01 January 2018, 8am
She is more than a Marathon great; more than a national heroine. She is the personification of what sport should be about. The victories were never easily won but the grace with which they were achieved made them seems so. “People in Portugal see Rosa and Carlos Lopes and they think it is a simple matter to run 2:08,” complained Jose Pedrosa, Rosa’s coach and boyfriend, back in 1987.
He knew better: it was him who sweated it out in 32ºC heat on the opening day of the 1987 IAAF World Championships in Rome, fretting that Rosa had misjudged her effort. The athletics world watched in amazement as she pulled relentlessly away from the rest to win in 2:25:17 by over two kilometres. Running with such uncompromising commitment and tactical abandon was the only way she was likely to have been beaten – but she did it anyway.
It was not so easy in her formative years either. The diminutive (45kg, 1.57) runner from Porto started training in Salazarist Portugal. She was admonished on the street for her shamelessness in training in shorts. Paternalism lived on in the Portuguese Federation and Rosa had continuous disputes with them about her racing plans. They had tried – with some irony – to block her entry to the inaugural European Championships Marathon for women in 1982 – the victorious debut from which all else flowed.
There were some formidable runners contesting honours in those early years of women’s championship marathons. Rosa beat the soon-to-be world record holder Ingrid Kristiansen in Athens but the following year finished fourth in the inaugural World Championships women’s marathon, won by Grete Waitz.
The first ever women’s Olympic Marathon was held in Los Angeles in 1984 where Joan Benoit won ahead of Grete Waitz and Rosa’s bronze medal was still something of a surprise – to win it she ran four minutes faster than she had ever done before. She chopped another minute off her best in retaining her Chicago Marathon title soon after the Olympics and in the same race a year later, although she only finished third, she reduced her personal best to 2:23:29.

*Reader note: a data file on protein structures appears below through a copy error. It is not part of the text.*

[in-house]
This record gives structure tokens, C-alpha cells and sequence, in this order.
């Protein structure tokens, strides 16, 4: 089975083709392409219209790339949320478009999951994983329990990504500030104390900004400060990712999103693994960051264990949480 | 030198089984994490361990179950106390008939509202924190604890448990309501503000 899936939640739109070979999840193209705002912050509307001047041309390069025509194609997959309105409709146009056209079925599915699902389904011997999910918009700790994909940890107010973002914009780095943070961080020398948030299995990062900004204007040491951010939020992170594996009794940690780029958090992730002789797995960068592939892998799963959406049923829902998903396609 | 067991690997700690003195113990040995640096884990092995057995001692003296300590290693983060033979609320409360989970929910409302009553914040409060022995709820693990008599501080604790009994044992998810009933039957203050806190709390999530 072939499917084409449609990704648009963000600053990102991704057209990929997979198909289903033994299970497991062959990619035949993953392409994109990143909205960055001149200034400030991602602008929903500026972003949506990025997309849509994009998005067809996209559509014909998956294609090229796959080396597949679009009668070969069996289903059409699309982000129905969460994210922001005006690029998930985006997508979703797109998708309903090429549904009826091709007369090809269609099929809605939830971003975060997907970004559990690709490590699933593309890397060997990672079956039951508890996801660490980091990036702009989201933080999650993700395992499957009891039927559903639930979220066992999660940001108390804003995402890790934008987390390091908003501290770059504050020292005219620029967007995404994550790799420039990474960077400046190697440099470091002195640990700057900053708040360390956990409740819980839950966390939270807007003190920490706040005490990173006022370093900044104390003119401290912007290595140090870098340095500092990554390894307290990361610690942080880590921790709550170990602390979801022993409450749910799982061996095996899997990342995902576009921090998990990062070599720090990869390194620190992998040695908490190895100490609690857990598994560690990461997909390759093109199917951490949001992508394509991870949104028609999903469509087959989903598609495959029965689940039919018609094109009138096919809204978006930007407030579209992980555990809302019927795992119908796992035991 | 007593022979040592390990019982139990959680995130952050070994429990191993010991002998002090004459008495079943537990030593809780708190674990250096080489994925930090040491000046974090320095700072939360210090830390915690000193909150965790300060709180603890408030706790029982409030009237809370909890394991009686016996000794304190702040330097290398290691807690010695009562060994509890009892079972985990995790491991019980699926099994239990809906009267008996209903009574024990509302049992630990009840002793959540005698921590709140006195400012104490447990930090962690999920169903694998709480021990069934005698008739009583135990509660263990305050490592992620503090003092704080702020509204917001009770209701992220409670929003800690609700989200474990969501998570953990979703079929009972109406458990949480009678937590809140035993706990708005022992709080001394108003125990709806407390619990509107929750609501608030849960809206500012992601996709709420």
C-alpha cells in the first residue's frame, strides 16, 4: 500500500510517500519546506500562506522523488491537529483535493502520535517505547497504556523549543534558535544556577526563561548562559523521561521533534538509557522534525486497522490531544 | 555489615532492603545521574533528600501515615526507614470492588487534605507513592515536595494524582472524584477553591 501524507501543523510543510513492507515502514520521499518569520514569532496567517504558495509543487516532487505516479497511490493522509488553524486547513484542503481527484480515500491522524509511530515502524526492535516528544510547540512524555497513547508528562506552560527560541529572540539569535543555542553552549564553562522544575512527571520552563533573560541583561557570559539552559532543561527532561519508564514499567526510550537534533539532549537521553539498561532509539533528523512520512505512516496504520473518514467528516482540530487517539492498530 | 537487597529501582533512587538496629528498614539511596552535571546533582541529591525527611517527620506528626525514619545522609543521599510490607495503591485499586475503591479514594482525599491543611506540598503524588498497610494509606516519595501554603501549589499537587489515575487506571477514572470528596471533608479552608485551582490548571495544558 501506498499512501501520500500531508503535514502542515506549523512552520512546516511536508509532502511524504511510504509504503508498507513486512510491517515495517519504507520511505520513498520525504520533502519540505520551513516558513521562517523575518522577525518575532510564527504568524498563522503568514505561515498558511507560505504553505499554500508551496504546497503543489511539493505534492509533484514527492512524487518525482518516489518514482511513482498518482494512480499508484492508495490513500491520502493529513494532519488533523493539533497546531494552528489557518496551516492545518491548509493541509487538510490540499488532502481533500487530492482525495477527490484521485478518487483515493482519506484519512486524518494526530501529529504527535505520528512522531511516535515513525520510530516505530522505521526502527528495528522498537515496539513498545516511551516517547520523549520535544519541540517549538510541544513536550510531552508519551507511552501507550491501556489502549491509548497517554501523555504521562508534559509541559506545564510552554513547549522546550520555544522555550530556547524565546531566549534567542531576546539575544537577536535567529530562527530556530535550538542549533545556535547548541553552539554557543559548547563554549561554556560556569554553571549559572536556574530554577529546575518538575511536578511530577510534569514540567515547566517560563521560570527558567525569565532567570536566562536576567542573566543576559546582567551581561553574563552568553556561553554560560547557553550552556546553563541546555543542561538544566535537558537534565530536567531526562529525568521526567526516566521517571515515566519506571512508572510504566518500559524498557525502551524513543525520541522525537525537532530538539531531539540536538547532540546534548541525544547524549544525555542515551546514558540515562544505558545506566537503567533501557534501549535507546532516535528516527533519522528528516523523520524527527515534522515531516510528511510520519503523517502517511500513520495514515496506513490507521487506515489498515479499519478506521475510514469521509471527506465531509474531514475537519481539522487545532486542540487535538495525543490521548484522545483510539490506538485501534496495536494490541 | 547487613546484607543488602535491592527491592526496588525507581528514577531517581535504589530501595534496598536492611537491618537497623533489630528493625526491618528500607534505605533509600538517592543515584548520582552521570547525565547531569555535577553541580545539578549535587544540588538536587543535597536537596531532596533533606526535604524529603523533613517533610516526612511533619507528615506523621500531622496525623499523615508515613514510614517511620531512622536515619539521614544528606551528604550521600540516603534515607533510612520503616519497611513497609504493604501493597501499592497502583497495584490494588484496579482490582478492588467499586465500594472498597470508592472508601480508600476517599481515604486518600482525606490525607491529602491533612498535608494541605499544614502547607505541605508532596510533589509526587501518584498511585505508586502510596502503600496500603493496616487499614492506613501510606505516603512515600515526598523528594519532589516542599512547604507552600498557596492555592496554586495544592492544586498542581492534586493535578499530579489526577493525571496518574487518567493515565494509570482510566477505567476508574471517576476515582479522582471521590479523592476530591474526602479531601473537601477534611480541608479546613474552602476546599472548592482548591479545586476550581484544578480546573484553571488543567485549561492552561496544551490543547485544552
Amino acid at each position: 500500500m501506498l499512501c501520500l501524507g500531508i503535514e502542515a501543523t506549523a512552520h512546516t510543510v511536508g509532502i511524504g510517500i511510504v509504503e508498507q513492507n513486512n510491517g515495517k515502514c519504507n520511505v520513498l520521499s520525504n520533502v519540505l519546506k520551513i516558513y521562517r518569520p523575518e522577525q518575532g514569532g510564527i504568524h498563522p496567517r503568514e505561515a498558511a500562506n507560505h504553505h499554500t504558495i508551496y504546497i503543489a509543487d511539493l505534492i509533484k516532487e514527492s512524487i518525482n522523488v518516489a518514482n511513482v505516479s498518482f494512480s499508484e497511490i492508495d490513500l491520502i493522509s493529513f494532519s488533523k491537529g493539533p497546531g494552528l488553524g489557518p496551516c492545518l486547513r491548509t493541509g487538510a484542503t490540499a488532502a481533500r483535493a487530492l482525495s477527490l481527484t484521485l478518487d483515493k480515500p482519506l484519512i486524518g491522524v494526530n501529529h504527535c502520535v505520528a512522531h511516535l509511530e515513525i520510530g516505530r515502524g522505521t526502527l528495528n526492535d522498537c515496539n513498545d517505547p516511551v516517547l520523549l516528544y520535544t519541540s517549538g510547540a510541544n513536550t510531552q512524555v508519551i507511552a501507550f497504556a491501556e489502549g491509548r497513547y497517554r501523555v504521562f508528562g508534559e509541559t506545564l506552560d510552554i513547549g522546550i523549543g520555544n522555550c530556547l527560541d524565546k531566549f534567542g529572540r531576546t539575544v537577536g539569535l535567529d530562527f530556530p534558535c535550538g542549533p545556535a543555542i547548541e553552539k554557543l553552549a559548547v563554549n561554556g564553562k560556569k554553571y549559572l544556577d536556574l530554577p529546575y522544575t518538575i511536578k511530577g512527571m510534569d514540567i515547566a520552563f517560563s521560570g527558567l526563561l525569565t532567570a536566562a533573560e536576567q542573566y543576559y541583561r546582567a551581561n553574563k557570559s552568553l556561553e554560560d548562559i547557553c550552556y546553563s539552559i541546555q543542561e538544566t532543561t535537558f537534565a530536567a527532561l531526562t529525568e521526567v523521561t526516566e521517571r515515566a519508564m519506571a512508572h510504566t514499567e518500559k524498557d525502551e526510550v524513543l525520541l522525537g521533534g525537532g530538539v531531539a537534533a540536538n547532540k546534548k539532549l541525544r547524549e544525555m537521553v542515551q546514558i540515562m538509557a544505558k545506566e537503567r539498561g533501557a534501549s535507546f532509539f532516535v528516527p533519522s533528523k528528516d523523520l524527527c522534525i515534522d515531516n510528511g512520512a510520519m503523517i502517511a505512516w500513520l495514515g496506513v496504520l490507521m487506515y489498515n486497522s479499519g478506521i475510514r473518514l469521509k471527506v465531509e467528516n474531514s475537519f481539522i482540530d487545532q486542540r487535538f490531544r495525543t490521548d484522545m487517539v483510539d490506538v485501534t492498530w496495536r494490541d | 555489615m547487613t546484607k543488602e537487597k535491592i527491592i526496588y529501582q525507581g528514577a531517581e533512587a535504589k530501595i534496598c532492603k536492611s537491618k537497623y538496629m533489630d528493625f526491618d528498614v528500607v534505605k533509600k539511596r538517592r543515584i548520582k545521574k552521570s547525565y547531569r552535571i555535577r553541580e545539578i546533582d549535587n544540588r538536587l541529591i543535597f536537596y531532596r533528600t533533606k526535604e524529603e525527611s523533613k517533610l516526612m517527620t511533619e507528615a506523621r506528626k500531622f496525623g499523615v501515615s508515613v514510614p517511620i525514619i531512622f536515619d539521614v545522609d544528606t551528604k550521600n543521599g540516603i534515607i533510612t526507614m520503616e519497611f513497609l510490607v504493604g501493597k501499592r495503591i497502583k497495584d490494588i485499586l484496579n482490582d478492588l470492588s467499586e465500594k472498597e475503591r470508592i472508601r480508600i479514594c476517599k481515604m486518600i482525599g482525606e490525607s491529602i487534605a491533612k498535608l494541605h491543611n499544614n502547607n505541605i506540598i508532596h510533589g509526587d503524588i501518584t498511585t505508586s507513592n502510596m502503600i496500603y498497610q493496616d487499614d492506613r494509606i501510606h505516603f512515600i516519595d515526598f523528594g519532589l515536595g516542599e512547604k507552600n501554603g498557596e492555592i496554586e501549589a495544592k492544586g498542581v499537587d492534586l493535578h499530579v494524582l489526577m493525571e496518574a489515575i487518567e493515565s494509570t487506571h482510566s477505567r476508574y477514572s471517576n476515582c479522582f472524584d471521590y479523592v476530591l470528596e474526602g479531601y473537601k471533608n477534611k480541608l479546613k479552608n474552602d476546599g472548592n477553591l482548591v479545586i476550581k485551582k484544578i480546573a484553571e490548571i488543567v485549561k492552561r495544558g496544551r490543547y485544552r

She never recorded times as fast as Samuelson or Kristiansen but it was in head-to-head competition where she performed best. Of 21 career starts she won 14 races and of the others she dropped out of three.
Rosa defended her European title in Stuttgart in 1986 and finished over four minutes ahead of her nearest rival. Such a winning margin was unheard of but in retrospect she could almost be seen to be warming up for her crushing World Championships victory in Rome.
In the 1988 Olympic Marathon she ran a completely different race to that in Rome a year before. She stayed with the leaders but had to fight all the way around the course to make sure the pace didn’t drop. Gradually her opponents fell away until only Lisa Martin (AUS) remained. Commentators remarked that Rosa was visibly unsettled by Martin’s persistent presence as she glanced over her shoulder several times. In fact it was a reflexive reaction to having her heels clipped and Rosa dealt with it by piling on the pressure until she got away to win by 13 seconds.
Her last championship win, the third time she captured the European crown, was more mentally and physically demanding than anything before. Rosa blazed ahead in the first half to lead by 1:43 But Valentina Yegorova made it all up by 34km. You would have expected anyone else to fold there and then but Rosa responded and forged a small lead which she held to the stadium entrance and then won an exciting tussle over the last 500m.
She won the IAAF World Cup race in London in 1991 and looked set to retain her World Championship title but ran off course at halfway with stomach pain and breathing difficulties – something which happened again when she ran in the 1992 London Marathon. After ten years at the top and having played a large part in the establishment of the women’s marathon as a championship event Rosa bowed out of serious competition.